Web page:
One of the final things we discussed is the lack of infrastructure (because of lack of market maturity) in the American manga market. Most of the companies that started the first manga bubble are gone, except for Dark Horse, all of the original anime companies are gone. Most from the second wave are gone too. The companies growing the market now are new or niche or reboots. There is no infrastructure here to support a connection between readers and artists. There is no infrastructure here at *all.* So as fan demands run in front of company’s resources, fans have a tendency to see “the industry” as a homogenous thing, and they tend to see themselves as a giant untapped market. In reality, there is no “industry” just a lot of small groups with limited resources and personal relationships and while the manga audience is growing massively, the market simply isn’t; untapped or not.
I once again promoted my idea of a digital platform that allowed creators to control their work, and Ed was in agreement that the future is likely to kill off what we think of as “publishers” and create a more curation-oriented function, with individuals who get permission directly from the creator to translate, edit, letter, etc. becoming the new publishing paradigm, effectively removing some of those middleman layers.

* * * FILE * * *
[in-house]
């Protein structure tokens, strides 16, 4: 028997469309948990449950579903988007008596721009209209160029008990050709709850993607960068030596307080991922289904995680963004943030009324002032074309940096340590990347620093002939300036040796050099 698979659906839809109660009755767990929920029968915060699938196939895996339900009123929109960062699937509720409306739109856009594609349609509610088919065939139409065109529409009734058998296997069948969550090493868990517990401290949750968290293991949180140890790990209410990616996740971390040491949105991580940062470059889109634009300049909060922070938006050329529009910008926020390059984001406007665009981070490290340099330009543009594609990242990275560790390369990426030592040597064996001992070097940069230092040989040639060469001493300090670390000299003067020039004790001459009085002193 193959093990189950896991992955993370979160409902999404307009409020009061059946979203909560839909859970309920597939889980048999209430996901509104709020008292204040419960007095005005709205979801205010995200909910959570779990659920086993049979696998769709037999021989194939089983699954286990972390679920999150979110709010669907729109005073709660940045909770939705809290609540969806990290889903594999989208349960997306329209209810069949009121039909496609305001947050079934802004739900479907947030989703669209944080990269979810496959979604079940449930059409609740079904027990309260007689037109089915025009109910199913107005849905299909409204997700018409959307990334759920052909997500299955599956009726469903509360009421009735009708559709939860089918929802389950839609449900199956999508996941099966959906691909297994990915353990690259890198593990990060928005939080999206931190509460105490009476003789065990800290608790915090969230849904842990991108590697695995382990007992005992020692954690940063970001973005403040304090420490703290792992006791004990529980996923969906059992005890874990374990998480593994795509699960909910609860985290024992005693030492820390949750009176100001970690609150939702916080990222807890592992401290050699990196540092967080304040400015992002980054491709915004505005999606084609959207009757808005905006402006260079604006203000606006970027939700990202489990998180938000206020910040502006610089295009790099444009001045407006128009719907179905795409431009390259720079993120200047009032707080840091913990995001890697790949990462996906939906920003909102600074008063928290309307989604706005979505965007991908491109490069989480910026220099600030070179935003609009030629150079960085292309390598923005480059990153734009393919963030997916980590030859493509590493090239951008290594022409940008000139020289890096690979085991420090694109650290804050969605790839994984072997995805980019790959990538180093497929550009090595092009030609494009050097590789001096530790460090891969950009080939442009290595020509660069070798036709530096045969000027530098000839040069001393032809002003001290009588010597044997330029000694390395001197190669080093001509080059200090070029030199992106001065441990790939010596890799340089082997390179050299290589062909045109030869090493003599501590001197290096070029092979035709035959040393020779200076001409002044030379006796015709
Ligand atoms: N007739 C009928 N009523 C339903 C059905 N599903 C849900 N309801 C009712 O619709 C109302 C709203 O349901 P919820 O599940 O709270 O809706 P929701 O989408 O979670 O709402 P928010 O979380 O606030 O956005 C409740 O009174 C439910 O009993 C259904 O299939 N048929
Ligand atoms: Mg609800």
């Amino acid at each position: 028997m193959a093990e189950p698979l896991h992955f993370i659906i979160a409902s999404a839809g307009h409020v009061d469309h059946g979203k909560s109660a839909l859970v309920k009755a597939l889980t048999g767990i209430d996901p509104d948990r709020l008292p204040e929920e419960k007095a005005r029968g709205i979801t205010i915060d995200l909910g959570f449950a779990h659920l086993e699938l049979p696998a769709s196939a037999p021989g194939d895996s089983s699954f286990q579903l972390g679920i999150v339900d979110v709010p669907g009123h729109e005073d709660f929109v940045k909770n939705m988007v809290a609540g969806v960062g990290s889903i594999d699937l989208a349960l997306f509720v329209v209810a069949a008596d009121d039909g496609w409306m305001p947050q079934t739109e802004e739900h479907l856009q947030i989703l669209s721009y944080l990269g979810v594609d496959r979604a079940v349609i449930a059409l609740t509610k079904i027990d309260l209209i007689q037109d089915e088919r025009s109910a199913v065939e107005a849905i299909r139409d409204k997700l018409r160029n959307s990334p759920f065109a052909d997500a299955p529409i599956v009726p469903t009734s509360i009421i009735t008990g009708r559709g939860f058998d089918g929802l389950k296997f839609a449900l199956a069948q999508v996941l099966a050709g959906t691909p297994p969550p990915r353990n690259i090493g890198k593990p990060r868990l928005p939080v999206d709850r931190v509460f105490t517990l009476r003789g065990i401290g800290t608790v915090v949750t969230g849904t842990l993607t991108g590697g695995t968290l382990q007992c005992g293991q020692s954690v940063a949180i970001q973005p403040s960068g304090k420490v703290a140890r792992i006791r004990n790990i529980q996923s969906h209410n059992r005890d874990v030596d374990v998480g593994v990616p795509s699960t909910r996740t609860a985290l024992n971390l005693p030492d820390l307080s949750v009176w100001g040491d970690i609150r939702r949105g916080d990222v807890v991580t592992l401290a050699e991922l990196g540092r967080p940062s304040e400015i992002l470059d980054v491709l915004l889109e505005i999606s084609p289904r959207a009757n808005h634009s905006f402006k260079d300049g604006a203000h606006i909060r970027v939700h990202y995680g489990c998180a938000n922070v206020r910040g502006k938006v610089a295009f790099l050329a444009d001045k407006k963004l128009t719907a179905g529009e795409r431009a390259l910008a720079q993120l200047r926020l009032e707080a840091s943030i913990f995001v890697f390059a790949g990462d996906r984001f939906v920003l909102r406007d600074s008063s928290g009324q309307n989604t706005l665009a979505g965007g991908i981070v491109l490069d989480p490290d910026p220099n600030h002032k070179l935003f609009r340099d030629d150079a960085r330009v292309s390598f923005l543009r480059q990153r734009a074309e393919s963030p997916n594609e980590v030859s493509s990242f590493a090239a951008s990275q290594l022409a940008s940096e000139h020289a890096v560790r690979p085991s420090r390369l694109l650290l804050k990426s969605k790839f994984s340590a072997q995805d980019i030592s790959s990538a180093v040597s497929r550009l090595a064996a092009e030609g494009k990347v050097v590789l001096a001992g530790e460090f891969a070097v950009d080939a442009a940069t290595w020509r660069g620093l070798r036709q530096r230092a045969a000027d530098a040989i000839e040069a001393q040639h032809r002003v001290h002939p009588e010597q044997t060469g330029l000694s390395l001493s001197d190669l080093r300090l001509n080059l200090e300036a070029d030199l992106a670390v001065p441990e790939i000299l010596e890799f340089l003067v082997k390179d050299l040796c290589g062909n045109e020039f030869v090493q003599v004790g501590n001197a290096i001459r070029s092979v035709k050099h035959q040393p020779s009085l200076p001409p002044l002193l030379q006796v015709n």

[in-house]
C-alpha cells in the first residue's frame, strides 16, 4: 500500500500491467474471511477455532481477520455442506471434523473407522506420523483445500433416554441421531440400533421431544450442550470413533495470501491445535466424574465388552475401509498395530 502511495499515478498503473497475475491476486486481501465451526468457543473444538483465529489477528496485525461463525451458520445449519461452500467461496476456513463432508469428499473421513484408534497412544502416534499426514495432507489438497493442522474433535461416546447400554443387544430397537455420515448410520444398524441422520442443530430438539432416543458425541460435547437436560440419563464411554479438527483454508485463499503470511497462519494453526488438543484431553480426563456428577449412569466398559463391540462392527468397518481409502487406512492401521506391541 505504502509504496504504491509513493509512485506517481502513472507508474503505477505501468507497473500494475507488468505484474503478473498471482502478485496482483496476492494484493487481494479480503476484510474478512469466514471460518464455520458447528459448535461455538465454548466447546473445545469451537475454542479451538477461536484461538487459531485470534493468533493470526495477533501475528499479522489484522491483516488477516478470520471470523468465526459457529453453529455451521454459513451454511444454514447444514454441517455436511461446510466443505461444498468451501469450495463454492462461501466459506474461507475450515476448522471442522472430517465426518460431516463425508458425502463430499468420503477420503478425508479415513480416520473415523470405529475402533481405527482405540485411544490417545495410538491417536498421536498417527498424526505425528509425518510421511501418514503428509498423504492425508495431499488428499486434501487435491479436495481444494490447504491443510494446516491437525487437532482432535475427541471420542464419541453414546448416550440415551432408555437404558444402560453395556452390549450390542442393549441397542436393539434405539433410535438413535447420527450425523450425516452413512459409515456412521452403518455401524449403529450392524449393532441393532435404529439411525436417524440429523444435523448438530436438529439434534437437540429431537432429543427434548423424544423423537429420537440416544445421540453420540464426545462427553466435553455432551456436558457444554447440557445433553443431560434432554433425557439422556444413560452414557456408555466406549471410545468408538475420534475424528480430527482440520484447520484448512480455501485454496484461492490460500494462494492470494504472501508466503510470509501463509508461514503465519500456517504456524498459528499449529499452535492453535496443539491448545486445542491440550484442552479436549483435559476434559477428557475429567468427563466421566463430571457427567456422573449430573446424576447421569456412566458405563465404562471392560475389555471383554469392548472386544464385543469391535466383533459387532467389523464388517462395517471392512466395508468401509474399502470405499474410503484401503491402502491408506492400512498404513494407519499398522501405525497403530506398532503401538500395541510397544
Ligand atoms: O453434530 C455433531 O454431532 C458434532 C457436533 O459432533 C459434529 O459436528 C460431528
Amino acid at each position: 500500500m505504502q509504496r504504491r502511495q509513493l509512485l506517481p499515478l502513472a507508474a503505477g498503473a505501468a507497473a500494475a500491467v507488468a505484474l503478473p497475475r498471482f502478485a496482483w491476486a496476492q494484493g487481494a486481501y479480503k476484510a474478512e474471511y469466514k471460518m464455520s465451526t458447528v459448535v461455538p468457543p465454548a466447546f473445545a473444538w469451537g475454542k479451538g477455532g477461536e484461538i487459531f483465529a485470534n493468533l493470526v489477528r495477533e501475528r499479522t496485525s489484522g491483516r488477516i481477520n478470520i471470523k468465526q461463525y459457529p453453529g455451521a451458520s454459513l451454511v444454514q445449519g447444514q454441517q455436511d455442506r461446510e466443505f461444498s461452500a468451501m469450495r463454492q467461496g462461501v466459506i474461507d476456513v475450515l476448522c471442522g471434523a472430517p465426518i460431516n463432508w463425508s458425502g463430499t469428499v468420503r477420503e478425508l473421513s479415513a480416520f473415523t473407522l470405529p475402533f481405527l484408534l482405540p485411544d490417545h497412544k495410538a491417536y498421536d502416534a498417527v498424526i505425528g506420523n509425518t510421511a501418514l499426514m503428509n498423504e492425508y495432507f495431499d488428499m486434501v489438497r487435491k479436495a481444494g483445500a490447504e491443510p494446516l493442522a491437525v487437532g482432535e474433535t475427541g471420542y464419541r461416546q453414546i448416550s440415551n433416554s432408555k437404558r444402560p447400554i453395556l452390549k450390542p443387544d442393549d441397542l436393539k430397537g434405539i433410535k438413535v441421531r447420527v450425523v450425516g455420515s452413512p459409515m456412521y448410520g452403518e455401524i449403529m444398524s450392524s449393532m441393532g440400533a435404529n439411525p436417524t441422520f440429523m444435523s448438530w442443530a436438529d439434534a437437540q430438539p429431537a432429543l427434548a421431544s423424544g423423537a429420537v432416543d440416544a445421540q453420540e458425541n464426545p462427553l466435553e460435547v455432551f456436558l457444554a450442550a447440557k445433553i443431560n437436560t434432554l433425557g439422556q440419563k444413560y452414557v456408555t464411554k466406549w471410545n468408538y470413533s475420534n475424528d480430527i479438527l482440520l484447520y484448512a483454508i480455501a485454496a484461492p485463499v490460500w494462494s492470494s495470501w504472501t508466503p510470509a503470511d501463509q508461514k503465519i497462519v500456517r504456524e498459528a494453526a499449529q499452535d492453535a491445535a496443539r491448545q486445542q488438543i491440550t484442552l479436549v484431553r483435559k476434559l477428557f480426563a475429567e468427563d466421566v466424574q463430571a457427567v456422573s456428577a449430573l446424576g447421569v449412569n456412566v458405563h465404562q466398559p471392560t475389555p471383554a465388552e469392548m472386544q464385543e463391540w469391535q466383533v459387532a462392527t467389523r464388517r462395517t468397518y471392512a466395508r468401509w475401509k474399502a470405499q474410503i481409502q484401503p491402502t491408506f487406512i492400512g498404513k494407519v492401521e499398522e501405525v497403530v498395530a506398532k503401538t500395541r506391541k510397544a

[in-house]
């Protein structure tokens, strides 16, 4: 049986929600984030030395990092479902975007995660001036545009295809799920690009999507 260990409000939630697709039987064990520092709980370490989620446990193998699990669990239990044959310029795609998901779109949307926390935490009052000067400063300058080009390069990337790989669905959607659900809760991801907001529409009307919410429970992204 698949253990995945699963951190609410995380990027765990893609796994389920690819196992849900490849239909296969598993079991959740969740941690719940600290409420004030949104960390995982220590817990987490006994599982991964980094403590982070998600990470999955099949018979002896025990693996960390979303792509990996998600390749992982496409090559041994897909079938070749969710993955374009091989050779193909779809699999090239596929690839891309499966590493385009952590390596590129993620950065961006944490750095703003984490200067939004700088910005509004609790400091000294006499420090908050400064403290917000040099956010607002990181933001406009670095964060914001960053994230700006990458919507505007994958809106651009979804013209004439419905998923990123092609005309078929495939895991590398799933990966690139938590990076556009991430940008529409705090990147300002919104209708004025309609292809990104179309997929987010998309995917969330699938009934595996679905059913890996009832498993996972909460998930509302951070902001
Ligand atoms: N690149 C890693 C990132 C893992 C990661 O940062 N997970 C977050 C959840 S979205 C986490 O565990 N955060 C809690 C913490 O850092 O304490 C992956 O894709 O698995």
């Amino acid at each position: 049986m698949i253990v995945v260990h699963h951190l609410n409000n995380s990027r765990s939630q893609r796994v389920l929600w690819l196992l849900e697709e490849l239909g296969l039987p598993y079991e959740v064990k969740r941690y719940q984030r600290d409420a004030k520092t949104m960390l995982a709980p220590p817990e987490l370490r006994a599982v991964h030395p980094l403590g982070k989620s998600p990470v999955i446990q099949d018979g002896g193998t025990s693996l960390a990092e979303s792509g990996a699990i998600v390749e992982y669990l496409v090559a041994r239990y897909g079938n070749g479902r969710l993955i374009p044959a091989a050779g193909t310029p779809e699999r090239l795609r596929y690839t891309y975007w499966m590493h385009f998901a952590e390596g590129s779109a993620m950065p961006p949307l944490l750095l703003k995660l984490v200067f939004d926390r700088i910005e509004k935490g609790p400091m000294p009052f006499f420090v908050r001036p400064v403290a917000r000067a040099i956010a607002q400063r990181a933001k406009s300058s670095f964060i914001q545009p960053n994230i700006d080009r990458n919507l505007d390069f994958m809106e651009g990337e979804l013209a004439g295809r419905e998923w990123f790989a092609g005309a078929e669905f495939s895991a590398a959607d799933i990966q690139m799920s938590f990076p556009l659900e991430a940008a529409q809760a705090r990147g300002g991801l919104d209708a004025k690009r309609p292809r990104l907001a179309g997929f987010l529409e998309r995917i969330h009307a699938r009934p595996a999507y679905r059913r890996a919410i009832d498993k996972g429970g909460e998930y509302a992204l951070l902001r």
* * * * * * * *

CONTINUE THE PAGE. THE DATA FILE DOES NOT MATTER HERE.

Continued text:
Lastly, we all agreed with all the paper thin margins for profit in manga, no one will ever get rich, except for a very few, and of all the people making no money at publishing, editors get the the fewest chicks and the least money. ^_^
Before the panel, I had a chance to sit down with Robert Newman from JManga, and while I can’t tell you everything that we discussed, I can tell you this – JManga is working to get you more Yuri…and more of everything else, as well.
We talked at the industry panel about the lack of a bookstore or a library for manga, and Robert said flat out that that was exactly what JManga was angling to be – the place where you can find it all.
As MangaNEXT came to an end, I find myself more hopeful than I have been for years – about Yuri, about manga in general and about MangaNEXT. Next year, I’d like to see them add a specific soup-to-nuts track on manga creation and publication and I encourage all of you who are involved with manga – as blogger, creator, reader – to join us there next year. Yuricon & ALC will be there in some capacity as we have been from the beginning.
Lastly, but not at all least, my sincere thanks to the following: Alex Cox from CBLDF for making it possible for me to be there, Sean Gaffney for being a all-around terrific person and a great con companion, John Bogan for his support, Erin, Hyo and all the staff of MangaNEXT and especially con chair Ezra. Ezra – I’m so proud of you. You did a great job.
I’ll see you all there next year! ^_^